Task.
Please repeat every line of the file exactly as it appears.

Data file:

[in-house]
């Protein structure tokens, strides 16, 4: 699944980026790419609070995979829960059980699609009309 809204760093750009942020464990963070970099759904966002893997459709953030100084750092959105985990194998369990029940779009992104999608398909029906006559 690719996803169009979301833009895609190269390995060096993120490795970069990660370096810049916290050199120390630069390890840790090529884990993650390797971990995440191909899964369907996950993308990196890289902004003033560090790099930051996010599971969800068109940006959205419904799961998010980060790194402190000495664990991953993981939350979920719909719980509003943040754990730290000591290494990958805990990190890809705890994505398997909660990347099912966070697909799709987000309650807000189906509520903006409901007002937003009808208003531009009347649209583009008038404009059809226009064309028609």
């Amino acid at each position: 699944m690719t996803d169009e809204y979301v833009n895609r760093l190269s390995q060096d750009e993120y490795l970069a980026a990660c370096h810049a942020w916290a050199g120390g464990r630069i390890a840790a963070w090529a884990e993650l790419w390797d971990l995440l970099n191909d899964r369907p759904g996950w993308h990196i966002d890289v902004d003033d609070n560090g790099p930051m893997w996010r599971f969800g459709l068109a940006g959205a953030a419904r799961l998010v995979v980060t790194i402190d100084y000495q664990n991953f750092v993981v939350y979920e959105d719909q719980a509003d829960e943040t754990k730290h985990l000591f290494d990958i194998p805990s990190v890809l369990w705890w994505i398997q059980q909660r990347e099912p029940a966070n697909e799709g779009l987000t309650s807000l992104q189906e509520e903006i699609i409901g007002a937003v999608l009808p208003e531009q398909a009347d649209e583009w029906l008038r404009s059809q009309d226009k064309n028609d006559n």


[in-house]
């Protein structure tokens, strides 16, 4: 699944980026790419609070995979829960059980699609009309 809204760093750009942020464990963070970099759904966002893997459709953030100084750092959105985990194998369990029940779009992104999608398909029906006559 690719996803169009979301833009895609190269390995060096993120490795970069990660370096810049916290050199120390630069390890840790090529884990993650390797971990995440191909899964369907996950993308990196890289902004003033560090790099930051996010599971969800068109940006959205419904799961998010980060790194402190000495664990991953993981939350979920719909719980509003943040754990730290000591290494990958805990990190890809705890994505398997909660990347099912966070697909799709987000309650807000189906509520903006409901007002937003009808208003531009009347649209583009008038404009059809226009064309028609």
């Amino acid at each position: 699944m690719t996803d169009e809204y979301v833009n895609r760093l190269s390995q060096d750009e993120y490795l970069a980026a990660c370096h810049a942020w916290a050199g120390g464990r630069i390890a840790a963070w090529a884990e993650l790419w390797d971990l995440l970099n191909d899964r369907p759904g996950w993308h990196i966002d890289v902004d003033d609070n560090g790099p930051m893997w996010r599971f969800g459709l068109a940006g959205a953030a419904r799961l998010v995979v980060t790194i402190d100084y000495q664990n991953f750092v993981v939350y979920e959105d719909q719980a509003d829960e943040t754990k730290h985990l000591f290494d990958i194998p805990s990190v890809l369990w705890w994505i398997q059980q909660r990347e099912p029940a966070n697909e799709g779009l987000t309650s807000l992104q189906e509520e903006i699609i409901g007002a937003v999608l009808p208003e531009q398909a009347d649209e583009w029906l008038r404009s059809q009309d226009k064309n028609d006559n």